A healthcare directive is a document that authorizes the withholding or withdrawal of life-sustaining medical treatment. Healthcare directives are also called “living wills”. The primary purpose of a healthcare directive is to provide instructions to whomever you designate as your attorney-in-fact under a power of attorney (click here for more information on a power of attorney) regarding the withholding of life-sustaining artificial hydration and nutrition in certain circumstances.
The circumstances under which life-sustaining treatment would be withheld is limited. In order for life-sustaining treatment to be withheld:
- You must be diagnosed in writing to be in a terminal condition by the attending physician, or
- You must be in a permanent unconscious condition by two physicians, and
- Where the application of life-sustaining treatment would serve only to artificially prolong the process of dying,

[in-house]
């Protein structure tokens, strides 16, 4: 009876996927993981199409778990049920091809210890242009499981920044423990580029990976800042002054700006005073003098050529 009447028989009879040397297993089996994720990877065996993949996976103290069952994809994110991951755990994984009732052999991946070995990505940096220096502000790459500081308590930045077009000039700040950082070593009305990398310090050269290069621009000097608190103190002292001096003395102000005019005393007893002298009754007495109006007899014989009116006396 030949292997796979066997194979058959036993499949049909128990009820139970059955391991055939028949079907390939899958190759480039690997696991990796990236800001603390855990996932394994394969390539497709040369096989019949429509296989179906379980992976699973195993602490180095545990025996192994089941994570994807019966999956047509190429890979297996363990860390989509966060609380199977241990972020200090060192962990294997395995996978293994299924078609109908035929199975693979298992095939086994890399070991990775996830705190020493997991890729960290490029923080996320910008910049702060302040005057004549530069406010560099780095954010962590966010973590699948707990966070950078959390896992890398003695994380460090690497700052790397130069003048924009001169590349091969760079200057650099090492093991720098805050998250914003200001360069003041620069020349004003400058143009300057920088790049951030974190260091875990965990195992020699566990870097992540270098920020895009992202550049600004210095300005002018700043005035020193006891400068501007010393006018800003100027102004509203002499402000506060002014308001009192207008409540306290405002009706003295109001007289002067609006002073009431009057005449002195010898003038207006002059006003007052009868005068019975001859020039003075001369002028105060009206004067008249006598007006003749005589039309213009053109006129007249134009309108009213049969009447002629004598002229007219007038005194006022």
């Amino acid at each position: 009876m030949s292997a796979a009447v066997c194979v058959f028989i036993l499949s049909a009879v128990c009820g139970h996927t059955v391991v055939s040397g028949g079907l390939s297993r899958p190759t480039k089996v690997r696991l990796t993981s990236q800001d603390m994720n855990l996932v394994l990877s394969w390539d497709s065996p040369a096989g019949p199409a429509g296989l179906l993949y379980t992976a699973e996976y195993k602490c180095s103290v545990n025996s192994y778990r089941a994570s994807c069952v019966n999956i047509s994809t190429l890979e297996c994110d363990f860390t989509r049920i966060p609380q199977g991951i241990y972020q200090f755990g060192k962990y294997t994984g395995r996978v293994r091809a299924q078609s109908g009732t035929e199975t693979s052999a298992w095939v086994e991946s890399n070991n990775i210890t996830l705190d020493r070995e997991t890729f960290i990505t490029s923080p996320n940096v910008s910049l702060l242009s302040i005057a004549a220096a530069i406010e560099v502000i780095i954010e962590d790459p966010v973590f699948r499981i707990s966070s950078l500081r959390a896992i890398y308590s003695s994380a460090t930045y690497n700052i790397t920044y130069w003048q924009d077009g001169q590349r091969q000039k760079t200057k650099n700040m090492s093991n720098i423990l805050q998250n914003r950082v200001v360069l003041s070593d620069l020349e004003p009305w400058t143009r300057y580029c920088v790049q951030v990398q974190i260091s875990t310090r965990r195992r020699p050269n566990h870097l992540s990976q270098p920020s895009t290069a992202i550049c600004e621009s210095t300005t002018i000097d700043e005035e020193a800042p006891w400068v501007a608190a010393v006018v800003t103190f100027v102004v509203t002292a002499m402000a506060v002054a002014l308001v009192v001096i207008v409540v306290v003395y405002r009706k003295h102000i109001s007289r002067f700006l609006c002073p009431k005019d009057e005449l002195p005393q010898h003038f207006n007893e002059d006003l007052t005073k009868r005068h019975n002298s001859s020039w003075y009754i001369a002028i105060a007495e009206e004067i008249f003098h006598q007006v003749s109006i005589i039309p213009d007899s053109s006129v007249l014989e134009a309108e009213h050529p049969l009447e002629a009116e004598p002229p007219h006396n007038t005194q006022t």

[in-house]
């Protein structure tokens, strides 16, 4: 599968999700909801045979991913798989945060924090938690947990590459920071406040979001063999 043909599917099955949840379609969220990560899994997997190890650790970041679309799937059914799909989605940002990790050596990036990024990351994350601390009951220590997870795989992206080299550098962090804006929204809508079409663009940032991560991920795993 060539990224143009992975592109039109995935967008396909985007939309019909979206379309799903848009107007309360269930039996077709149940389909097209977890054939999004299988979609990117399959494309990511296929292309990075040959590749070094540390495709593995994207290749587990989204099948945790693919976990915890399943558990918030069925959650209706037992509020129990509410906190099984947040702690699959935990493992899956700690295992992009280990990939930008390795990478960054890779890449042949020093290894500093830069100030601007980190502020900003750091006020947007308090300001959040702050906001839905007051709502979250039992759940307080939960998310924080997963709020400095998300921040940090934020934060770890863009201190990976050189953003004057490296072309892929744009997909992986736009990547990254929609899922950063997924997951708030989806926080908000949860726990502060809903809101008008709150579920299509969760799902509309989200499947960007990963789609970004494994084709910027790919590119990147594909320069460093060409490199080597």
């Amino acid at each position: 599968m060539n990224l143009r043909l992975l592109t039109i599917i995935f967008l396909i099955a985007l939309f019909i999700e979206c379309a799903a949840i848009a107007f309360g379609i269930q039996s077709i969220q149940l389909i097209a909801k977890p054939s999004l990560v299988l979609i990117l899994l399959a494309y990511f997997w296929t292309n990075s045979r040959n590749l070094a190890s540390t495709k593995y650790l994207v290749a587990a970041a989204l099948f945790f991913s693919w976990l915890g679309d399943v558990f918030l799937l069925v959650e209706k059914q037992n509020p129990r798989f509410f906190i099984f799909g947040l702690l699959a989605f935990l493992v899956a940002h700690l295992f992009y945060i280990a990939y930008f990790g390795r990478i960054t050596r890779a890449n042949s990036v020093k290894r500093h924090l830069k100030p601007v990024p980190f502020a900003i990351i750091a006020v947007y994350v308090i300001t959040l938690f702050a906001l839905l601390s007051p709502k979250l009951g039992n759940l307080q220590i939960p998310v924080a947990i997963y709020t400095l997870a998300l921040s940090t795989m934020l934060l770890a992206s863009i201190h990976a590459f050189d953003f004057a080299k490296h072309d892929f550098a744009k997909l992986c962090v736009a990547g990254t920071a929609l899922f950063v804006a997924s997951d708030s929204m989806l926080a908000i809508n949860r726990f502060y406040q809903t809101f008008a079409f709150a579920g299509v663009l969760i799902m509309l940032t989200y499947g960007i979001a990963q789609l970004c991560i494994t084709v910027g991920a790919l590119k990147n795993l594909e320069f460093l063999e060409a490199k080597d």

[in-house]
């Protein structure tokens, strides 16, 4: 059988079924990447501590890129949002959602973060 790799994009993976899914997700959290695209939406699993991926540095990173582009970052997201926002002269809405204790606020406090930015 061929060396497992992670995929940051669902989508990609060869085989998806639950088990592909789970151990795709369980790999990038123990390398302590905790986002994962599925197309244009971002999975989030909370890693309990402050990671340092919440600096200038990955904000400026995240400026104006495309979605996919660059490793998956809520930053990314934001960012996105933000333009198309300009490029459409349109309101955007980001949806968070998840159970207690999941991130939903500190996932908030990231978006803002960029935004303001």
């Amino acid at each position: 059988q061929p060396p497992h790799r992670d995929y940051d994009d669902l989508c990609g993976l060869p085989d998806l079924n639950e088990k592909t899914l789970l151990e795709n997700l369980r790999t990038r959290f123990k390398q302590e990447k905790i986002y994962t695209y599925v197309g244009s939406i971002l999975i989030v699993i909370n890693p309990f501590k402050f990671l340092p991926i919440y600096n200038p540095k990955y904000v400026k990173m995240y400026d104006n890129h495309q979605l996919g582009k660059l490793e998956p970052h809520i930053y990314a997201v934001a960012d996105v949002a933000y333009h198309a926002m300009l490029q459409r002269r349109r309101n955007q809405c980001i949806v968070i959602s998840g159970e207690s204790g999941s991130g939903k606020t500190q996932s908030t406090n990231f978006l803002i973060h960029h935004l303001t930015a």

A terminal condition means an incurable and irreversible condition caused by injury, disease, or illness, that would within reasonable medical judgment cause death within a reasonable period of time in accordance with accepted medical standards, and where the application of life-sustaining treatment would serve only to prolong the process of dying.
A permanent unconscious condition means an incurable and irreversible condition in which you are medically assessed within reasonable medical judgment as having no reasonable probability of recovery from an irreversible coma or a persistent vegetative state.
In Washington, healthcare directives are specifically authorized by statute RCW 70.122.030. In fact, the statute even includes the form. If you plan to execute a healthcare directive, and you live in Washington, it is a good idea to use the statutory form because, if you do, it is less likely to be challenged.
You do not necessarily need an attorney to complete a healthcare directive and hospitals often provide the form to patients before surgery just in case. However, it is always a good idea to include a healthcare directive in any estate plan to make sure that your wishes regarding withdrawal of life-sustaining treatment will be recorded. We routinely include this form in almost every estate plan package that we prepare.